The Britain-based Syrian Observatory for Human Rights said that it has documented 150,344 deaths in the conflict that started in March 2011. The figure includes civilians, rebels, and members of the Syrian military. It also includes militiamen, fighting alongside President Bashar Assad’s forces and foreign fighters battling for Assad’s ouster on the rebels’ side.
The Observatory bases its tally on the information the group receives from a network of informants on the ground inside Syria.
In January, the U.N. said it had stopped updating its own tally of the Syrian dead because it can no longer verify the sources of information that led to its last count of at least 100,000 in late July.
Of the 150,344 people who died in the conflict, about a third, 51,212, were civilians, including 7,985 children and 5,266 women, The Observatory said. The number also includes 26,561 rebel fighters and 35,601 Syrian soldiers as well as 22,879 Assad-loyal fighters and 11,220 foreign fighters battling on the opposition side. The number also includes unidentified casualties totaling 2,871.
Tuesday’s attack in the northern town of Maaret al-Artiq came in the form of a barrel bombing — bombardment with containers stuffed with explosives rolled out of military helicopters, the Observatory said.
In Turkey, the Syrian’s main opposition bloc said its President, Ahmad al-Jarba, made a rare visit to Syria on Tuesday, meeting with rebels fighting Assad’s troops in the coastal province of Latakia — including the recently captured Christian-Armenian town of Kassab.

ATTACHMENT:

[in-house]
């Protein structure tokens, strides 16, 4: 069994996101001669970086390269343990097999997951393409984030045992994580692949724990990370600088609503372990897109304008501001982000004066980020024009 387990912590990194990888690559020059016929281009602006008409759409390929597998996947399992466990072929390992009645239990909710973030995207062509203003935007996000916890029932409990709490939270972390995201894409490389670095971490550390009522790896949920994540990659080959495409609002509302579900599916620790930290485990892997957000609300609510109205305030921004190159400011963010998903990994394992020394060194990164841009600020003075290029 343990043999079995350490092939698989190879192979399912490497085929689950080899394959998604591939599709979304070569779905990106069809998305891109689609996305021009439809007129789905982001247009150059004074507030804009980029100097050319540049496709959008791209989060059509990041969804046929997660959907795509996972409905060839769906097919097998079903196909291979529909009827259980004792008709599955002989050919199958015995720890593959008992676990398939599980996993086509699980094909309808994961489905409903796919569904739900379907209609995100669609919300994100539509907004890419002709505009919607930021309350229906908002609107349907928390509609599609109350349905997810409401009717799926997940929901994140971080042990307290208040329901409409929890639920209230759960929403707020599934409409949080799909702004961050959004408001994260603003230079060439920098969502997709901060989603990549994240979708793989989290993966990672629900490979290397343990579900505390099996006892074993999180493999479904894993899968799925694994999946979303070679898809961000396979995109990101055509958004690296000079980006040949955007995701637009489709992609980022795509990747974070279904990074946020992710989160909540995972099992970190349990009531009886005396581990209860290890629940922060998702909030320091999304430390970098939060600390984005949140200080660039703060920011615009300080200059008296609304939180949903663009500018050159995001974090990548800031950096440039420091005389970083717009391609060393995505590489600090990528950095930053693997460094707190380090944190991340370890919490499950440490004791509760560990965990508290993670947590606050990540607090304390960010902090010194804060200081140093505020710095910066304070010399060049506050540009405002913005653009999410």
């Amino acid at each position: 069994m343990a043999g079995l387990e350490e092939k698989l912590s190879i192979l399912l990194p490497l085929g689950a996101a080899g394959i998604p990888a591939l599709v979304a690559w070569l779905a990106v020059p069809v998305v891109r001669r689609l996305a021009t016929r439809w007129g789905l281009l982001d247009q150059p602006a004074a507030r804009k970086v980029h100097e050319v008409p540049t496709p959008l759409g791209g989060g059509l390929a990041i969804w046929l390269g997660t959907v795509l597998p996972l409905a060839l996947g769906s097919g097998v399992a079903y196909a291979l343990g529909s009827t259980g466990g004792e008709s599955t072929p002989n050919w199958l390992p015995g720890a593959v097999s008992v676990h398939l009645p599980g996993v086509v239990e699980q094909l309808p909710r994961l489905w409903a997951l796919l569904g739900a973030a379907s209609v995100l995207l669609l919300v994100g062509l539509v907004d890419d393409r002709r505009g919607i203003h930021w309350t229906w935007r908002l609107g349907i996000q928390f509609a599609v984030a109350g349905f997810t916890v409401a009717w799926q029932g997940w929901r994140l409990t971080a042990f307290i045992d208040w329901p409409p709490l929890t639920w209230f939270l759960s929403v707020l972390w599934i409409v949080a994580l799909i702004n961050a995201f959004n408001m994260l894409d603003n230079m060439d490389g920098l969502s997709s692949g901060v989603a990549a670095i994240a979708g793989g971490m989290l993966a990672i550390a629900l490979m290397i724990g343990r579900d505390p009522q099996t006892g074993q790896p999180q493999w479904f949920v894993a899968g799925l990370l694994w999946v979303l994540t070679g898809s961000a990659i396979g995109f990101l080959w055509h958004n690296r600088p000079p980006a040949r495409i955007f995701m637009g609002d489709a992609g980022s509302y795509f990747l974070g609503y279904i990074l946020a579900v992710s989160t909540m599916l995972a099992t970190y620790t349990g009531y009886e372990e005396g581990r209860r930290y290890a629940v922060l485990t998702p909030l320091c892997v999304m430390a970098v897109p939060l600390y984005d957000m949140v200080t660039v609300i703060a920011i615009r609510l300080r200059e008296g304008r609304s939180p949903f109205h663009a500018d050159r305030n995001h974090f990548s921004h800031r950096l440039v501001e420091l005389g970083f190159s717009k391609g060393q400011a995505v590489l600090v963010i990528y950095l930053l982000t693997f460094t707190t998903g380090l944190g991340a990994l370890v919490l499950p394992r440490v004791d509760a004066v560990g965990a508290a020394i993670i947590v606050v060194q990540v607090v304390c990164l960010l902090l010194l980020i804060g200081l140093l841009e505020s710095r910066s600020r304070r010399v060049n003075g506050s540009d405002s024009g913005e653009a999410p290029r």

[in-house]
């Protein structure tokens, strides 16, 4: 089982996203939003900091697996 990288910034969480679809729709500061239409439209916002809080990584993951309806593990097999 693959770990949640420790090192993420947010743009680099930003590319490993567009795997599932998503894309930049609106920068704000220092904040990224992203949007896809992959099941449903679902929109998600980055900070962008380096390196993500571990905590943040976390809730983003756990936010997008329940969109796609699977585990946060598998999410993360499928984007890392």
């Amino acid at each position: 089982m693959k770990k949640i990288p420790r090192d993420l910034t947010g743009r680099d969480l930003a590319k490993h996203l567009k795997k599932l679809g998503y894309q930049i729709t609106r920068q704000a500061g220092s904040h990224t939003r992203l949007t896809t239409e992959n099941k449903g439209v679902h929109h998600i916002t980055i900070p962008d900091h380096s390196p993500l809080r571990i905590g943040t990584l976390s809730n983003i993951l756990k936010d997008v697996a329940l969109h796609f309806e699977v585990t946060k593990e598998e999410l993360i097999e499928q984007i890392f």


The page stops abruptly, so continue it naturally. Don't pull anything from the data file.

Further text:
Assad’s family hails from Latakia, the scene of a fierce 11-day battle in which rebel groups including the al-Qaida-linked Nusra Front have made significant gains. So far, they’ve captured a border crossing with Turkey and a tiny slice of the coast that gives them access to the Mediterranean Sea.
In addition to Kassab, al-Jarba also toured Latakia’s rebel-held mountainous areas of Jabal al-Turkomen and Jabal al-Akrad, meeting with rebel commanders to assess the “latest plans and needs for the battle on the coast,” the Western-backed Syrian National Coalition said in a statement.
Syria’s uprising began with largely peace protests against Assad’s rule. It has since then evolved into a civil war with sectarian overtones, pitting predominantly Sunni Muslim rebels against Assad’s government that is dominated by Alawites, a sect in Shiite Islam. On the opposition side, Islamic extremists, including foreign fighters and Syrian rebels who have taken up hard-line al-Qaida-style ideologies, have played an increasingly prominent role among fighters, dampening the West’s support for the rebellion to overthrow Assad.
That has led to a backlash by Islamic brigades and more moderate rebels who launched a war against the al-Qaida breakaway group, the Islamic State of Iraq and the Levant. Infighting has raged in the north for months and more than, 3,000 fighters have been killed in the rebel-on-rebel violence since the beginning of the year, according to activists. These deaths were not included in Observatory’s tally.
BEIRUT April 1, 2014